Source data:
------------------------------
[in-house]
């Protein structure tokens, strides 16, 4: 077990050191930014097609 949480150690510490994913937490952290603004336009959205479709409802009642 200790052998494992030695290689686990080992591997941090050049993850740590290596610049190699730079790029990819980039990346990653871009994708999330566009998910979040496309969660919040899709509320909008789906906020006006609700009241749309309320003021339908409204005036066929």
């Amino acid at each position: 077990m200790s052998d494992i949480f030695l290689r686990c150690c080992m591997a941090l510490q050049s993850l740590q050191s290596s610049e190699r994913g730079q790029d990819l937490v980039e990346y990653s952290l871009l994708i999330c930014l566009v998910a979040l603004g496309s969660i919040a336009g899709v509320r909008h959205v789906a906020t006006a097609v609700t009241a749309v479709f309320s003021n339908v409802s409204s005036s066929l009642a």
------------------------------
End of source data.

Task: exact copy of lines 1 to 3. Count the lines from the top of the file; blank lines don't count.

[in-house]
């Protein structure tokens, strides 16, 4: 077990050191930014097609 949480150690510490994913937490952290603004336009959205479709409802009642 200790052998494992030695290689686990080992591997941090050049993850740590290596610049190699730079790029990819980039990346990653871009994708999330566009998910979040496309969660919040899709509320909008789906906020006006609700009241749309309320003021339908409204005036066929």
């Amino acid at each position: 077990m200790s052998d494992i949480f030695l290689r686990c150690c080992m591997a941090l510490q050049s993850l740590q050191s290596s610049e190699r994913g730079q790029d990819l937490v980039e990346y990653s952290l871009l994708i999330c930014l566009v998910a979040l603004g496309s969660i919040a336009g899709v509320r909008h959205v789906a906020t006006a097609v609700t009241a749309v479709f309320s003021n339908v409802s409204s005036s066929l009642a």